The heightened risk is linked to exposure to a contaminant found in chlorinated water in a majority of municipal water systems nationwide. The chemical -- trihalomethane (THM) -- forms when chlorine reacts with acids from plant material.
Chlorination byproducts and miscarriages
Comment on the study
The study, which will be published in the Feb. 18 issue of the journal Epidemiology, found that women who drank five or more glasses of tap water per day with at least 75 micrograms per liter of THMs had an increased risk of miscarriage.
Their risk was calculated at 15.7 percent, compared with 9.5 percent among women who received low exposure. Only about 2 percent of the women were exposed to the highest risk levels, meaning they consumed five or more glasses with at least 75 micrograms per liter.
As THM's levels are directly linked to levels of organic contaminants and nitrate levels are connected to fertiliser use and organic wastes, we suppose that THM levels and nitrate levels are positively correlated.
If the California researchers didn't look at nitrate levels and only at THMs, then we are afraid that they looked at the wrong contaminant...
Veterinarians have known for years that high levels of nitrate, the primary ingredient in fertilizer as well as human sewage, can trigger miscarriage in hogs, says Greg Steele, an epidemiologist with the Indiana Department of Health. And scientists recognized two decades ago that infants can suffer "blue baby syndrome" when high levels of nitrate impair their blood's ability to carry oxygen. In 1977 concern about that risk led the federal government to set a standard for city water systems of no more than ten milligrams of nitrate per liter of water.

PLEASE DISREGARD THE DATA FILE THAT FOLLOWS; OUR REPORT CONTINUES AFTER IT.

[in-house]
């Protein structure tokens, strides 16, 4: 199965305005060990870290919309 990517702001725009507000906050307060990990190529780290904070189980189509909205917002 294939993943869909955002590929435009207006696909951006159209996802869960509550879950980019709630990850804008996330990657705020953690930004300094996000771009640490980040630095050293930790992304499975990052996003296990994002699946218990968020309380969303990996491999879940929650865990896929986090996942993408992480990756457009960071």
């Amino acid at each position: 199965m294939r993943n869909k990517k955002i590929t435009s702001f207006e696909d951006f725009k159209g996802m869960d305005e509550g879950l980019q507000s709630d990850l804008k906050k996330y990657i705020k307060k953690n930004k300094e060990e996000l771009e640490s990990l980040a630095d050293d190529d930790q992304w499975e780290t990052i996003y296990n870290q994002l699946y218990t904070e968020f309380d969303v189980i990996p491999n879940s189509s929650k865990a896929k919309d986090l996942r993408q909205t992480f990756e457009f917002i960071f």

Those regulations, though, don't cover private wells. And when LaGrange County health officials realized that three women who had suffered repeated miscarriages all drank well water, and all lived downstream from a hog farm's leaky septic system, they began to suspect that nitrate might endanger a developing fetus as well as an infant. Sure enough, when Steele and his colleagues checked each woman's well, they found nitrate levels above 19 mg/l--compared to an average of 3.1 mg/l in nearby wells of women who had delivered healthy babies during the same two-year period.
The EPA has established a maximum contaminant level (MCL) of 10 mg/L (as nitrogen) for nitrate in drinking water. Excessive nitrate can result in restriction of oxygen transport in the bloodstream. Infants under the age of 4 months lack the enzyme necessary to correct this condition. Fatalities from methemoglobinemia ("blue baby syndrome") occur infrequently and are most common in rural areas. Illness and death caused by methemoglobinemia are not always recognized; therefore, its occurrence might be underreported. Although one case in Colorado was attributed to infant formula made from public-supply water that had a nitrate concentration of 13.3 mg/L, most cases involve concentrations that are somewhat higher. In parts of Eastern Europe where ground water is contaminated with 50-100 mg/L nitrate, pregnant women and children under 1 year of age are supplied with bottled water.
A seasonal pattern is apparent in exceedances of the drinking-water standard for nitrate (10 mg/L) in the public water supply of Des Moines, Iowa, from 1974 through 1990. The source of this water is the Raccoon River. Much of the land upstream is planted in corn, soybeans, or other row crops, and fertilizer is heavily used. Exceedances occurred most often during April through July, which is after fertilizers are applied and when storm runoff is frequent (data from Keith Lucey, U.S. Geological Survey, Iowa City, Iowa).
[note: from a graph on that page it can be seen that during the peak months levels exceed the 10 mg/l level average 20% of the days]
The State also reports that trace inorganic elements, flow alterations, and nitrates degrade over 1,000 square miles of ground water aquifers.
|Toxicity Data of chloroform|
|LD oral (rat):||908 mg/kg|